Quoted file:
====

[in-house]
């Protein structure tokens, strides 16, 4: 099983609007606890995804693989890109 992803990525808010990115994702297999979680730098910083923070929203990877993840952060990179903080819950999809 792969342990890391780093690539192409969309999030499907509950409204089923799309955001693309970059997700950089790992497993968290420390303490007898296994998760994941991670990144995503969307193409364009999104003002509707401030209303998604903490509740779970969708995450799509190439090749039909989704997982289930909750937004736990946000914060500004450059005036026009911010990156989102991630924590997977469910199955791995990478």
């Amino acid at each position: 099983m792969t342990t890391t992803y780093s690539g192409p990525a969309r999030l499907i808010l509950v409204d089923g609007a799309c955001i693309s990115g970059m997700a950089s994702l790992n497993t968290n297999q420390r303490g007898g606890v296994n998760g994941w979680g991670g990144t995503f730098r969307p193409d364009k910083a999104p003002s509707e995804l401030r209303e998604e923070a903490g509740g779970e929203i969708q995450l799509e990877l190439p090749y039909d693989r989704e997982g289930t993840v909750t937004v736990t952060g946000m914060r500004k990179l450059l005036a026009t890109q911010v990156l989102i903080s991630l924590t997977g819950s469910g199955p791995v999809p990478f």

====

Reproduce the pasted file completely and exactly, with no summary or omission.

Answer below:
[in-house]
């Protein structure tokens, strides 16, 4: 099983609007606890995804693989890109 992803990525808010990115994702297999979680730098910083923070929203990877993840952060990179903080819950999809 792969342990890391780093690539192409969309999030499907509950409204089923799309955001693309970059997700950089790992497993968290420390303490007898296994998760994941991670990144995503969307193409364009999104003002509707401030209303998604903490509740779970969708995450799509190439090749039909989704997982289930909750937004736990946000914060500004450059005036026009911010990156989102991630924590997977469910199955791995990478």
């Amino acid at each position: 099983m792969t342990t890391t992803y780093s690539g192409p990525a969309r999030l499907i808010l509950v409204d089923g609007a799309c955001i693309s990115g970059m997700a950089s994702l790992n497993t968290n297999q420390r303490g007898g606890v296994n998760g994941w979680g991670g990144t995503f730098r969307p193409d364009k910083a999104p003002s509707e995804l401030r209303e998604e923070a903490g509740g779970e929203i969708q995450l799509e990877l190439p090749y039909d693989r989704e997982g289930t993840v909750t937004v736990t952060g946000m914060r500004k990179l450059l005036a026009t890109q911010v990156l989102i903080s991630l924590t997977g819950s469910g199955p791995v999809p990478f």